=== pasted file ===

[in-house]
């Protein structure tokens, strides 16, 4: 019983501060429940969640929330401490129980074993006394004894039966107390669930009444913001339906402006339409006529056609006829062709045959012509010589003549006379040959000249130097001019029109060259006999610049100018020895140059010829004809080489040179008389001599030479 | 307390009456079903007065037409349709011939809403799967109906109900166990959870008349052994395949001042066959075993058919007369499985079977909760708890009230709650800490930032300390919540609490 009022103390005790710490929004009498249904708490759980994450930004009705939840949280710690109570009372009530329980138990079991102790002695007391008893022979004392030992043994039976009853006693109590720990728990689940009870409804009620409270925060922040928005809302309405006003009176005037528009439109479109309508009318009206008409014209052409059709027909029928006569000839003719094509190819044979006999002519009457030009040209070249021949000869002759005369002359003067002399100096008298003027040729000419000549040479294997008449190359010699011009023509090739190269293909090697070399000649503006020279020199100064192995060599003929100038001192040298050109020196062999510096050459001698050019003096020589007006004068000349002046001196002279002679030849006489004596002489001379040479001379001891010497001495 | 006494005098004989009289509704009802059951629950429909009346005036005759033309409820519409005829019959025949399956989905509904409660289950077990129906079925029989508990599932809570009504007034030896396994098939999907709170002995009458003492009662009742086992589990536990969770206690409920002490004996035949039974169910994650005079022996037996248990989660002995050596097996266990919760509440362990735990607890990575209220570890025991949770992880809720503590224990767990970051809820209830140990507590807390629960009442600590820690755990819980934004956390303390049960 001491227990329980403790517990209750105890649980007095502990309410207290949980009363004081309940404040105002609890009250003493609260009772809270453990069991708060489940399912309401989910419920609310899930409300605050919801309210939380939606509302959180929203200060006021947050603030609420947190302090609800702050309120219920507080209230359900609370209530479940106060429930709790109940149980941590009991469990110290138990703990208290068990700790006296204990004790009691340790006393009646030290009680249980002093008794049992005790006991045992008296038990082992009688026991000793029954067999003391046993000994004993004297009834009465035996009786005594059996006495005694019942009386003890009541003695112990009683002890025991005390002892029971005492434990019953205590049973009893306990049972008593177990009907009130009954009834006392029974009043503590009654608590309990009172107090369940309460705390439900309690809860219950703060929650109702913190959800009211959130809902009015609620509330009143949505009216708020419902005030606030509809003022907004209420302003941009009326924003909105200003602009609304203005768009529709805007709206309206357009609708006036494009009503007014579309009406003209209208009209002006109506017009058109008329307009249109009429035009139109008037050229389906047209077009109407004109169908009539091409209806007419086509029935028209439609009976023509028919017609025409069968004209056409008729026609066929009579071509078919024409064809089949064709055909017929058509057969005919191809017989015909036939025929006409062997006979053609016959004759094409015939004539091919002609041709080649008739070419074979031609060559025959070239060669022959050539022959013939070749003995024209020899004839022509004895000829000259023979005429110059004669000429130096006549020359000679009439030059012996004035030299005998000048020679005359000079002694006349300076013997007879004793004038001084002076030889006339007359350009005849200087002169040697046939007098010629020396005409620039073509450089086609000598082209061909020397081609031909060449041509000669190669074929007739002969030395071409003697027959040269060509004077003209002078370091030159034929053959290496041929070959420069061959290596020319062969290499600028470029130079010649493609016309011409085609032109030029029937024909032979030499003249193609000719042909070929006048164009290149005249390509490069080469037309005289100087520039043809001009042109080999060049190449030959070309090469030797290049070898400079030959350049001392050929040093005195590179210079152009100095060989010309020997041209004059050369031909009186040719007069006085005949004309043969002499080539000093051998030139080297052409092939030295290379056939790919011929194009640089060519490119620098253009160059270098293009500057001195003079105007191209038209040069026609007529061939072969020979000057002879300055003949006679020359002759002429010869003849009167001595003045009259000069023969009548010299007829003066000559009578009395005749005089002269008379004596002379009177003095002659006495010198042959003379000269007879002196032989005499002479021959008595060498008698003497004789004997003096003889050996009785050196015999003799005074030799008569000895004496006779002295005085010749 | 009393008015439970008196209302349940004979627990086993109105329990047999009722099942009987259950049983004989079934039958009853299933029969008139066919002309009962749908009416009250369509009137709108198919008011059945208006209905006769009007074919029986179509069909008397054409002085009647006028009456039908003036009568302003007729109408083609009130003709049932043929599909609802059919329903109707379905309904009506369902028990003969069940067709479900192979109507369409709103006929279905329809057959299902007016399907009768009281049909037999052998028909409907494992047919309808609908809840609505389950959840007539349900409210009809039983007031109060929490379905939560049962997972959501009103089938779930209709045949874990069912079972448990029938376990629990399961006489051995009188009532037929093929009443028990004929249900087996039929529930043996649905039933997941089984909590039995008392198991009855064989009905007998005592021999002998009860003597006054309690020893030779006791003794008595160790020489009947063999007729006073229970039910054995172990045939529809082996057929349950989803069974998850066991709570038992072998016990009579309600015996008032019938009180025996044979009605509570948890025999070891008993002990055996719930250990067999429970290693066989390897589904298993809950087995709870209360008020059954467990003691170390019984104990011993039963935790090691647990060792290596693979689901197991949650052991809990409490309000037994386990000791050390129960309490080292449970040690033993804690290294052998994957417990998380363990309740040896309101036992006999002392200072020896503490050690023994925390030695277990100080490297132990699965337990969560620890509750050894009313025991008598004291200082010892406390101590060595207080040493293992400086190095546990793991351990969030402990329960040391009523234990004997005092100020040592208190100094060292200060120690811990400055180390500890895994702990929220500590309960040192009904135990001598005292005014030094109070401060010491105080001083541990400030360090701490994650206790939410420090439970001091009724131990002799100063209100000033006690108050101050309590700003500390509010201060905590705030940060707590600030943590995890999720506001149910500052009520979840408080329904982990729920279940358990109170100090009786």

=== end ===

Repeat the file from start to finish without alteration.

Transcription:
[in-house]
């Protein structure tokens, strides 16, 4: 019983501060429940969640929330401490129980074993006394004894039966107390669930009444913001339906402006339409006529056609006829062709045959012509010589003549006379040959000249130097001019029109060259006999610049100018020895140059010829004809080489040179008389001599030479 | 307390009456079903007065037409349709011939809403799967109906109900166990959870008349052994395949001042066959075993058919007369499985079977909760708890009230709650800490930032300390919540609490 009022103390005790710490929004009498249904708490759980994450930004009705939840949280710690109570009372009530329980138990079991102790002695007391008893022979004392030992043994039976009853006693109590720990728990689940009870409804009620409270925060922040928005809302309405006003009176005037528009439109479109309508009318009206008409014209052409059709027909029928006569000839003719094509190819044979006999002519009457030009040209070249021949000869002759005369002359003067002399100096008298003027040729000419000549040479294997008449190359010699011009023509090739190269293909090697070399000649503006020279020199100064192995060599003929100038001192040298050109020196062999510096050459001698050019003096020589007006004068000349002046001196002279002679030849006489004596002489001379040479001379001891010497001495 | 006494005098004989009289509704009802059951629950429909009346005036005759033309409820519409005829019959025949399956989905509904409660289950077990129906079925029989508990599932809570009504007034030896396994098939999907709170002995009458003492009662009742086992589990536990969770206690409920002490004996035949039974169910994650005079022996037996248990989660002995050596097996266990919760509440362990735990607890990575209220570890025991949770992880809720503590224990767990970051809820209830140990507590807390629960009442600590820690755990819980934004956390303390049960 001491227990329980403790517990209750105890649980007095502990309410207290949980009363004081309940404040105002609890009250003493609260009772809270453990069991708060489940399912309401989910419920609310899930409300605050919801309210939380939606509302959180929203200060006021947050603030609420947190302090609800702050309120219920507080209230359900609370209530479940106060429930709790109940149980941590009991469990110290138990703990208290068990700790006296204990004790009691340790006393009646030290009680249980002093008794049992005790006991045992008296038990082992009688026991000793029954067999003391046993000994004993004297009834009465035996009786005594059996006495005694019942009386003890009541003695112990009683002890025991005390002892029971005492434990019953205590049973009893306990049972008593177990009907009130009954009834006392029974009043503590009654608590309990009172107090369940309460705390439900309690809860219950703060929650109702913190959800009211959130809902009015609620509330009143949505009216708020419902005030606030509809003022907004209420302003941009009326924003909105200003602009609304203005768009529709805007709206309206357009609708006036494009009503007014579309009406003209209208009209002006109506017009058109008329307009249109009429035009139109008037050229389906047209077009109407004109169908009539091409209806007419086509029935028209439609009976023509028919017609025409069968004209056409008729026609066929009579071509078919024409064809089949064709055909017929058509057969005919191809017989015909036939025929006409062997006979053609016959004759094409015939004539091919002609041709080649008739070419074979031609060559025959070239060669022959050539022959013939070749003995024209020899004839022509004895000829000259023979005429110059004669000429130096006549020359000679009439030059012996004035030299005998000048020679005359000079002694006349300076013997007879004793004038001084002076030889006339007359350009005849200087002169040697046939007098010629020396005409620039073509450089086609000598082209061909020397081609031909060449041509000669190669074929007739002969030395071409003697027959040269060509004077003209002078370091030159034929053959290496041929070959420069061959290596020319062969290499600028470029130079010649493609016309011409085609032109030029029937024909032979030499003249193609000719042909070929006048164009290149005249390509490069080469037309005289100087520039043809001009042109080999060049190449030959070309090469030797290049070898400079030959350049001392050929040093005195590179210079152009100095060989010309020997041209004059050369031909009186040719007069006085005949004309043969002499080539000093051998030139080297052409092939030295290379056939790919011929194009640089060519490119620098253009160059270098293009500057001195003079105007191209038209040069026609007529061939072969020979000057002879300055003949006679020359002759002429010869003849009167001595003045009259000069023969009548010299007829003066000559009578009395005749005089002269008379004596002379009177003095002659006495010198042959003379000269007879002196032989005499002479021959008595060498008698003497004789004997003096003889050996009785050196015999003799005074030799008569000895004496006779002295005085010749 | 009393008015439970008196209302349940004979627990086993109105329990047999009722099942009987259950049983004989079934039958009853299933029969008139066919002309009962749908009416009250369509009137709108198919008011059945208006209905006769009007074919029986179509069909008397054409002085009647006028009456039908003036009568302003007729109408083609009130003709049932043929599909609802059919329903109707379905309904009506369902028990003969069940067709479900192979109507369409709103006929279905329809057959299902007016399907009768009281049909037999052998028909409907494992047919309808609908809840609505389950959840007539349900409210009809039983007031109060929490379905939560049962997972959501009103089938779930209709045949874990069912079972448990029938376990629990399961006489051995009188009532037929093929009443028990004929249900087996039929529930043996649905039933997941089984909590039995008392198991009855064989009905007998005592021999002998009860003597006054309690020893030779006791003794008595160790020489009947063999007729006073229970039910054995172990045939529809082996057929349950989803069974998850066991709570038992072998016990009579309600015996008032019938009180025996044979009605509570948890025999070891008993002990055996719930250990067999429970290693066989390897589904298993809950087995709870209360008020059954467990003691170390019984104990011993039963935790090691647990060792290596693979689901197991949650052991809990409490309000037994386990000791050390129960309490080292449970040690033993804690290294052998994957417990998380363990309740040896309101036992006999002392200072020896503490050690023994925390030695277990100080490297132990699965337990969560620890509750050894009313025991008598004291200082010892406390101590060595207080040493293992400086190095546990793991351990969030402990329960040391009523234990004997005092100020040592208190100094060292200060120690811990400055180390500890895994702990929220500590309960040192009904135990001598005292005014030094109070401060010491105080001083541990400030360090701490994650206790939410420090439970001091009724131990002799100063209100000033006690108050101050309590700003500390509010201060905590705030940060707590600030943590995890999720506001149910500052009520979840408080329904982990729920279940358990109170100090009786």